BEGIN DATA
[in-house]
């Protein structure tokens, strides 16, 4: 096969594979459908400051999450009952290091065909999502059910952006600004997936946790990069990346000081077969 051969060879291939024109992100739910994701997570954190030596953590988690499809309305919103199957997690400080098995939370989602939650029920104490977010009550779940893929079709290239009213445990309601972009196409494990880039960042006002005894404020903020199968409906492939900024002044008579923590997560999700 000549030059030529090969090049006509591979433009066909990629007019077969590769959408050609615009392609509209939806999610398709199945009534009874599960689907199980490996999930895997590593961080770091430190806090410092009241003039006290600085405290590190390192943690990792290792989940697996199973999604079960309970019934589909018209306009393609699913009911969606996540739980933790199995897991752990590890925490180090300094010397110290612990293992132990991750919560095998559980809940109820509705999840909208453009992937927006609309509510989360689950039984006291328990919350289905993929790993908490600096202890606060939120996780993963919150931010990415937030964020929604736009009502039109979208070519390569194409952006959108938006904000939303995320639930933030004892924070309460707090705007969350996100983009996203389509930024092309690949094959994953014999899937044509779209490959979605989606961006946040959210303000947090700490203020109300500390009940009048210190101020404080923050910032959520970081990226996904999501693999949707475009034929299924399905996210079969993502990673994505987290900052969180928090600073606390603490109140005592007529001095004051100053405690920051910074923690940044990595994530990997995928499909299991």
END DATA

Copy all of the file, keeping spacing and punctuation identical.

[in-house]
């Protein structure tokens, strides 16, 4: 096969594979459908400051999450009952290091065909999502059910952006600004997936946790990069990346000081077969 051969060879291939024109992100739910994701997570954190030596953590988690499809309305919103199957997690400080098995939370989602939650029920104490977010009550779940893929079709290239009213445990309601972009196409494990880039960042006002005894404020903020199968409906492939900024002044008579923590997560999700 000549030059030529090969090049006509591979433009066909990629007019077969590769959408050609615009392609509209939806999610398709199945009534009874599960689907199980490996999930895997590593961080770091430190806090410092009241003039006290600085405290590190390192943690990792290792989940697996199973999604079960309970019934589909018209306009393609699913009911969606996540739980933790199995897991752990590890925490180090300094010397110290612990293992132990991750919560095998559980809940109820509705999840909208453009992937927006609309509510989360689950039984006291328990919350289905993929790993908490600096202890606060939120996780993963919150931010990415937030964020929604736009009502039109979208070519390569194409952006959108938006904000939303995320639930933030004892924070309460707090705007969350996100983009996203389509930024092309690949094959994953014999899937044509779209490959979605989606961006946040959210303000947090700490203020109300500390009940009048210190101020404080923050910032959520970081990226996904999501693999949707475009034929299924399905996210079969993502990673994505987290900052969180928090600073606390603490109140005592007529001095004051100053405690920051910074923690940044990595994530990997995928499909299991």